Curiosity; Do you not have access to a laminate backed wood veneer? Or is there an issue with expansion/contraction at the veneer joints that would cause any problems in using it? Or requirements of specific bookmatching on the veneers? I probably would have used two layers of 3/8" bending grade ply inside and out and then used the phenolic backed veneer over that to span any deviations, after fill and sand. If the flexibility of the the glue is an issue, you could hard glue the laminated veneer to the outer face. The inner face would be too much trouble to hard glue and is generally trapped by the shape itself so contact glue wouldn't generally be an issue there. Applying MDF seems like a bit of a pain, even if you are shooting for a paint grade surface...

Can you please send me a link on what you mean by  "laminate backed wood veneer" we should be able to source anything. Its pretty low humidity in LA so expansion / contraction is not much of an issue. No requirement about book matching veneer.  We use bender board (what we call bending grade ply) a lot, but were asked to use MDF if we were able to get it to bend for less prep time for the painter. But they can fill bender board to get a perfect finish, just takes a little longer. 

We did the inner face first so that we could attach the desk portion, with all screws hidden. If we skinned the outside first then we would of had to use frackers or something to support the desk. 

I appreciate your comments as I have only been working with Laminates and veneers for about a year now.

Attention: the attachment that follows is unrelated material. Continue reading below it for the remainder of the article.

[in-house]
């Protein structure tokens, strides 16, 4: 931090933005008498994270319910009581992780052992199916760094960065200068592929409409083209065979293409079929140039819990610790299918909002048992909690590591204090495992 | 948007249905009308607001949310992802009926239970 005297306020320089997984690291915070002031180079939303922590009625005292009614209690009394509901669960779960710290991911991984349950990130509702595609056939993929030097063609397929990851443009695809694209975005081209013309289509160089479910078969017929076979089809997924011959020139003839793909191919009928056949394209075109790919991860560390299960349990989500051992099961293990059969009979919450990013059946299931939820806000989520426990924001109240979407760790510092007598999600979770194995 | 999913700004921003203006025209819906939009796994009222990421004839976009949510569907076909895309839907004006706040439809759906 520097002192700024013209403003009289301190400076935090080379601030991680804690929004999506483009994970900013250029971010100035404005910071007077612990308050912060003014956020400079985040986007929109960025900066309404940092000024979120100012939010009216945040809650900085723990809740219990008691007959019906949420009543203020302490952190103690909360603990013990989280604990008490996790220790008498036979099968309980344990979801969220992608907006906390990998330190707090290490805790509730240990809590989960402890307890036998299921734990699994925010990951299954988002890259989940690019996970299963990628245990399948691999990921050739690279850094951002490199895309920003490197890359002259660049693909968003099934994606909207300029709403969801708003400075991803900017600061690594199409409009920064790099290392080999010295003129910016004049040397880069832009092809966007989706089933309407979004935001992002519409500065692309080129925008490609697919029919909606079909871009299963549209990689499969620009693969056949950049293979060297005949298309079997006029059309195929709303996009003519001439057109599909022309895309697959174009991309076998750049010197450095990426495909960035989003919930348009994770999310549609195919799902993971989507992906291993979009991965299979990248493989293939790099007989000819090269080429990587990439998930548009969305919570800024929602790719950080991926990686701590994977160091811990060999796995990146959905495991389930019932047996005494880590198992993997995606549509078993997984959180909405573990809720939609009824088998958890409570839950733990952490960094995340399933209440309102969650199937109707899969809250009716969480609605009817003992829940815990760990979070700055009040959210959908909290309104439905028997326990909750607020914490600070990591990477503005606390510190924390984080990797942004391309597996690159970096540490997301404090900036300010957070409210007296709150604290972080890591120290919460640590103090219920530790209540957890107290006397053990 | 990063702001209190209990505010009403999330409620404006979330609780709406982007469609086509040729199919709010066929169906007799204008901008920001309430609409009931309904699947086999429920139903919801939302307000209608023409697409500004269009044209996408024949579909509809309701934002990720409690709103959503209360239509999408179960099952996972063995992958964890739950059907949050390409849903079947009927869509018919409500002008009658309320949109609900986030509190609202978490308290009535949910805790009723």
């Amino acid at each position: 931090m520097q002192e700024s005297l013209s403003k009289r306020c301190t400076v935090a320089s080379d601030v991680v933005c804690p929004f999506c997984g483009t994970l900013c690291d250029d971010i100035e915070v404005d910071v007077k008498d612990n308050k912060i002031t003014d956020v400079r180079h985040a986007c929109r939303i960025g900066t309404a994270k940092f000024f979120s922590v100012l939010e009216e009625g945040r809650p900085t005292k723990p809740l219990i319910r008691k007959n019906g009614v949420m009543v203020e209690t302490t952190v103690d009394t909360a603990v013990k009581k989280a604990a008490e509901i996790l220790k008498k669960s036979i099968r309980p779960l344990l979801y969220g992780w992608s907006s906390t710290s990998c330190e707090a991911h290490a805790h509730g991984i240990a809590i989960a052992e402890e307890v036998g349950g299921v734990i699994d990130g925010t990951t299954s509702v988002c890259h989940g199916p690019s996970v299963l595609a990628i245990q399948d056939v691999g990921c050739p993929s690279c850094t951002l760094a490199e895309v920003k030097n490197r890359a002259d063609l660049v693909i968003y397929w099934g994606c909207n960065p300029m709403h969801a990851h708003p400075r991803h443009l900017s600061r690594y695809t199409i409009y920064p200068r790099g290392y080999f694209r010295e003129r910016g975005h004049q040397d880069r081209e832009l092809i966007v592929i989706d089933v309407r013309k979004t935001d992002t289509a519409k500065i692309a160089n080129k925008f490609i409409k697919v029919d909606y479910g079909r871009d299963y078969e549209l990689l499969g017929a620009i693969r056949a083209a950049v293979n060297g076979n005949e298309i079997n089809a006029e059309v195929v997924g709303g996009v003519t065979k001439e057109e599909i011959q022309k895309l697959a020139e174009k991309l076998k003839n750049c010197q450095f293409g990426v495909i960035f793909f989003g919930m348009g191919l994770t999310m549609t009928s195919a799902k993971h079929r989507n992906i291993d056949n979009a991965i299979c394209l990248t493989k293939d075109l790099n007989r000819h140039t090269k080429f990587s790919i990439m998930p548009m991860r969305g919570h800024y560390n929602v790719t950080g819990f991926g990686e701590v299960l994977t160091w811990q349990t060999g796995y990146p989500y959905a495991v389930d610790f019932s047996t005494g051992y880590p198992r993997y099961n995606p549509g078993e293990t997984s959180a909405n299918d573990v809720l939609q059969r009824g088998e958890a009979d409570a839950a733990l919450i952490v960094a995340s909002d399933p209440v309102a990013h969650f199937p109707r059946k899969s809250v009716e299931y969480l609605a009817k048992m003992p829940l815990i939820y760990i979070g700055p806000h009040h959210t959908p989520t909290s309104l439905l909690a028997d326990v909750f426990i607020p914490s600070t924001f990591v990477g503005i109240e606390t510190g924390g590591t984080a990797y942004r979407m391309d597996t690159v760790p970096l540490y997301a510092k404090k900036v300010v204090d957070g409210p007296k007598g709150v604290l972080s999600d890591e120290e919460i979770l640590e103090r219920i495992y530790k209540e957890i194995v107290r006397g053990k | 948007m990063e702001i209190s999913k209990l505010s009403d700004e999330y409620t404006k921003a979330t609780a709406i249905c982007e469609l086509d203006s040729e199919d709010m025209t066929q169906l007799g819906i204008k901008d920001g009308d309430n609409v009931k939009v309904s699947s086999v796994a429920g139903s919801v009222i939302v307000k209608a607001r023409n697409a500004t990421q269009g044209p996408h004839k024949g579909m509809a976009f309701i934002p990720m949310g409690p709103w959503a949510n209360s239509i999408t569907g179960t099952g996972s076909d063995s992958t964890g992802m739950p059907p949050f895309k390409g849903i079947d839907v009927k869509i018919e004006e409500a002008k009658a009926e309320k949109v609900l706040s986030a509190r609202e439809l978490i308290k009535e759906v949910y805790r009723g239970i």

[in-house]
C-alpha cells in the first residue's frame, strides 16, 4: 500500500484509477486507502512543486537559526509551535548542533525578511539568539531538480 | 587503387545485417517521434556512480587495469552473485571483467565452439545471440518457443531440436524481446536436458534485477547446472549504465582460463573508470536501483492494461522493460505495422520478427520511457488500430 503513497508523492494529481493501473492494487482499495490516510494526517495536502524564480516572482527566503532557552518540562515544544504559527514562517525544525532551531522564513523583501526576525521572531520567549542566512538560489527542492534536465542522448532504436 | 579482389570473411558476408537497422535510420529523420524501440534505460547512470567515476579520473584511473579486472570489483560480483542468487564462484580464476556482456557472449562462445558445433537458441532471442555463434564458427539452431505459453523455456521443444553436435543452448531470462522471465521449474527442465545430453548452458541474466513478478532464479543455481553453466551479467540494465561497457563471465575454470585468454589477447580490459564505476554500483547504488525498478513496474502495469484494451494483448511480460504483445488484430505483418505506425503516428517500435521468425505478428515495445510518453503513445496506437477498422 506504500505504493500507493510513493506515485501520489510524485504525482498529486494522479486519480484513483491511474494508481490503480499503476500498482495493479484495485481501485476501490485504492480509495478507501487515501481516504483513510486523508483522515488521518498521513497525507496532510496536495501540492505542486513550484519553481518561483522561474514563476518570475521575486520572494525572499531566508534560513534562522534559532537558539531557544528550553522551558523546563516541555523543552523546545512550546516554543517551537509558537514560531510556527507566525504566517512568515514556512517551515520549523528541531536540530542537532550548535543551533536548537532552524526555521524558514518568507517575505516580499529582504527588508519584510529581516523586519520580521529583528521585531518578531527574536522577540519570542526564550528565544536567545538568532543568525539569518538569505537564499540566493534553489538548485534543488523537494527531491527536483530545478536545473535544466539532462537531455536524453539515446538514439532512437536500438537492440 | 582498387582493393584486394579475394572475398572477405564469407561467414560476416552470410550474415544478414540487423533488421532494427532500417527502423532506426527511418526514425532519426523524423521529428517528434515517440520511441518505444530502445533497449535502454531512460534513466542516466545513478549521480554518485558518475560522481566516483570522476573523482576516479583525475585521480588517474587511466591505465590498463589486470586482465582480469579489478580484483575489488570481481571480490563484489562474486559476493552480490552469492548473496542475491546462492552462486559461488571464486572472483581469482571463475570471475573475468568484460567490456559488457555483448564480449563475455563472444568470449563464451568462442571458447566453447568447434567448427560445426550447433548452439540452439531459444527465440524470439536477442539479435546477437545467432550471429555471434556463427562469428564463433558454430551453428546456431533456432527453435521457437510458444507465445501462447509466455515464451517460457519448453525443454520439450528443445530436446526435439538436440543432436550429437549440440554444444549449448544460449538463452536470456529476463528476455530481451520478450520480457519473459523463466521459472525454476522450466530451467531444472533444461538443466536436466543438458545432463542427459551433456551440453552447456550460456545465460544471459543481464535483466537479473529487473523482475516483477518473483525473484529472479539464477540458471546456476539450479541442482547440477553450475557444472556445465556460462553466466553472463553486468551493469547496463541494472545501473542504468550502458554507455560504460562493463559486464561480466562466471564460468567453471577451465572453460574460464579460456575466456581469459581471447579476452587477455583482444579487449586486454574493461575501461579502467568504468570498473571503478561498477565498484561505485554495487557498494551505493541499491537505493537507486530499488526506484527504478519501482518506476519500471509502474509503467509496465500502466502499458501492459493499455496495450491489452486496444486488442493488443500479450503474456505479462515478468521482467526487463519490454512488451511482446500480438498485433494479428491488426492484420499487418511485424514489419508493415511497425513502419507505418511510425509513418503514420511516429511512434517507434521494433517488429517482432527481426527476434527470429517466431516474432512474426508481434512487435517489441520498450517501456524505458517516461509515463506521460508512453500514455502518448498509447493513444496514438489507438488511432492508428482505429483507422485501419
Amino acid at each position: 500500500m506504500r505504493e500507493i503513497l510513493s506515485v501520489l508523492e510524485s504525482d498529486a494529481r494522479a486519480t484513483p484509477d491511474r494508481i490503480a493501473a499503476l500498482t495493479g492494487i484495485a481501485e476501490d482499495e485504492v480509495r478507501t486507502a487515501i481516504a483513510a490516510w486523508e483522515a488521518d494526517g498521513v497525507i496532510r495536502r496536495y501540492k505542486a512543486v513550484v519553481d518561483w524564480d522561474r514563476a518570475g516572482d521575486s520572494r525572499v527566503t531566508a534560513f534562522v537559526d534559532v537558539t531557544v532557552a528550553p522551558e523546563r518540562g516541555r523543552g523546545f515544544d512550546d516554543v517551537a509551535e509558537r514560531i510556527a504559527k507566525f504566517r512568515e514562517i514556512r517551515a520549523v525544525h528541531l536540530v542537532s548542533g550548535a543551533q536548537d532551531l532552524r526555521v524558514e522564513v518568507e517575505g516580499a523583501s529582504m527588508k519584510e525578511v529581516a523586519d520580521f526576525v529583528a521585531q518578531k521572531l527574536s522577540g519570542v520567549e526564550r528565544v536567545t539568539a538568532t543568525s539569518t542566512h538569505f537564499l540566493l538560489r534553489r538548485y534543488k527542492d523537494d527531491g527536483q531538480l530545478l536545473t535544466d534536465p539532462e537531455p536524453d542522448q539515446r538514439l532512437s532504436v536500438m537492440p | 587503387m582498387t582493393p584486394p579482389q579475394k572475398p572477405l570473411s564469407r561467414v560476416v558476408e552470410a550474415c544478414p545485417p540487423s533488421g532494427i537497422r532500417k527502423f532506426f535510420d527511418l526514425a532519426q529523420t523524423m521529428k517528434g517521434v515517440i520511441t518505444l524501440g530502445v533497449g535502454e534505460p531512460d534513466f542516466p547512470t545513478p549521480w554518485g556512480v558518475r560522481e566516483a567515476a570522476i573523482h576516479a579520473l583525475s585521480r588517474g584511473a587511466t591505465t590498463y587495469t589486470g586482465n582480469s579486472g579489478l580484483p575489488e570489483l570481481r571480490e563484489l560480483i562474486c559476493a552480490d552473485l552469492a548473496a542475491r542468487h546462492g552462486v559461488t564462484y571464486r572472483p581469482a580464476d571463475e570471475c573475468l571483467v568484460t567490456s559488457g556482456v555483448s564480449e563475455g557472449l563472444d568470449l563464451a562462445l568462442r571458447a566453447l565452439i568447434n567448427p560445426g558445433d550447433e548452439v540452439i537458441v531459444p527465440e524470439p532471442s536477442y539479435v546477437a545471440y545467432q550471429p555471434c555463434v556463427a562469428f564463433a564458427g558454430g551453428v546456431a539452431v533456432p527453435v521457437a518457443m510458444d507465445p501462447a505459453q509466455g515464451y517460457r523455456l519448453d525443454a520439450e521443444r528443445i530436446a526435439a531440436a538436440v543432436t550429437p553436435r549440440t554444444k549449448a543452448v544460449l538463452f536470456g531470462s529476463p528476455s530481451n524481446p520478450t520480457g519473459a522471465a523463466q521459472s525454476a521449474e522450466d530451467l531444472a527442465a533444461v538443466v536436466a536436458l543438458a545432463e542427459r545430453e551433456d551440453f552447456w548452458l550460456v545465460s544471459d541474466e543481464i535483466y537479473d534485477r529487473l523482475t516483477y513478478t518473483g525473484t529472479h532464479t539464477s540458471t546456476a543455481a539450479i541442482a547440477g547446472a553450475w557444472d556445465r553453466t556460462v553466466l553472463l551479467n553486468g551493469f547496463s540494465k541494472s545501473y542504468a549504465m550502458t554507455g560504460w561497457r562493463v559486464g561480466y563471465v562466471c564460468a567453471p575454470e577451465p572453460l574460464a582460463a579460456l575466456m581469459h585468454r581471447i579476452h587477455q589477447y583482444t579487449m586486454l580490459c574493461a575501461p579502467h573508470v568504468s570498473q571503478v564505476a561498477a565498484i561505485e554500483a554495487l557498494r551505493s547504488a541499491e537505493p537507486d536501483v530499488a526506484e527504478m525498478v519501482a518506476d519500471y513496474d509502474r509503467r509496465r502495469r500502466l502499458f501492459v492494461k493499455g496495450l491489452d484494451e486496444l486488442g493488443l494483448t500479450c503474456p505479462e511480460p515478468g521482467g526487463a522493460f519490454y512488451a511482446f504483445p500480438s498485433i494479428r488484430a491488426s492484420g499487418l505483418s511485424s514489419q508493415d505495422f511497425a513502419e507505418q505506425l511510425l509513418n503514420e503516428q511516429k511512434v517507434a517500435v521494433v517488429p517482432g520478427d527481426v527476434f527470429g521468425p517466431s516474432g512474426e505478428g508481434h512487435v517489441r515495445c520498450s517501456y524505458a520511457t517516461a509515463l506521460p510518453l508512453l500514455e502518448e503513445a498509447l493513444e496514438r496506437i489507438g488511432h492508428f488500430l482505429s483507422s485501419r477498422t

Link to comment
Share on other sites

@SetBuilder Just google "laminate backed veneer" and you will get plenty of links to manufacturers. Your local laminate supplier should also have a line on this item type as well. The fill & sand on the bending ply is just to level off any minor bumps or voids prior to lamination (not a complete fill), as the veneers available as standard are mostly applied to vertical grade backers. Sheet sizes should be available in most standard laminate sizes and probably available in custom size or veneer with minimum purchase restrictions. You can produce solid wood corner solutions if the phenolic backer edge line is objectionable to the designer. Otherwise it is applied using standard lamination processes. At butt seam locations, it is a good idea to use a magic marker on the substrate, that is a close match to the final color, so that if there is some minor shrinkage, the disparity in color will not be as noticeable. Markers can also be used with standard laminate seams as well. Nothing is worse than having a seam open up a small amount on a black laminate project to expose a light color back board when a black magic marker could have pre-colored the seam area leaving it almost unnoticeable if there was movement in that particular area. I worked in Florida where contractors routinely insisted on millwork being installed prior to the building environment being stabilized, even though the specifications stated otherwise. Movement in the installed product was one of the issues on call backs and punch lists at times and always used against you as the producer even though the contractor was the party at fault for violation of procedure. Complaining about it would just get you black-listed, so planning ahead to avoid the issue became a standard operating procedure.

  • Like 1
Link to comment
Share on other sites

Join the conversation

You can post now and register later. If you have an account, sign in now to post with your account.

Guest
Reply to this topic...

×   Pasted as rich text.   Paste as plain text instead

  Only 75 emoji are allowed.

×   Your link has been automatically embedded.   Display as a link instead

×   Your previous content has been restored.   Clear editor

×   You cannot paste images directly. Upload or insert images from URL.

  • Member Statistics

    18,285
    Total Members
    6,555
    Most Online
    josephfaze
    Newest Member
    josephfaze
    Joined
×
×
  • Create New...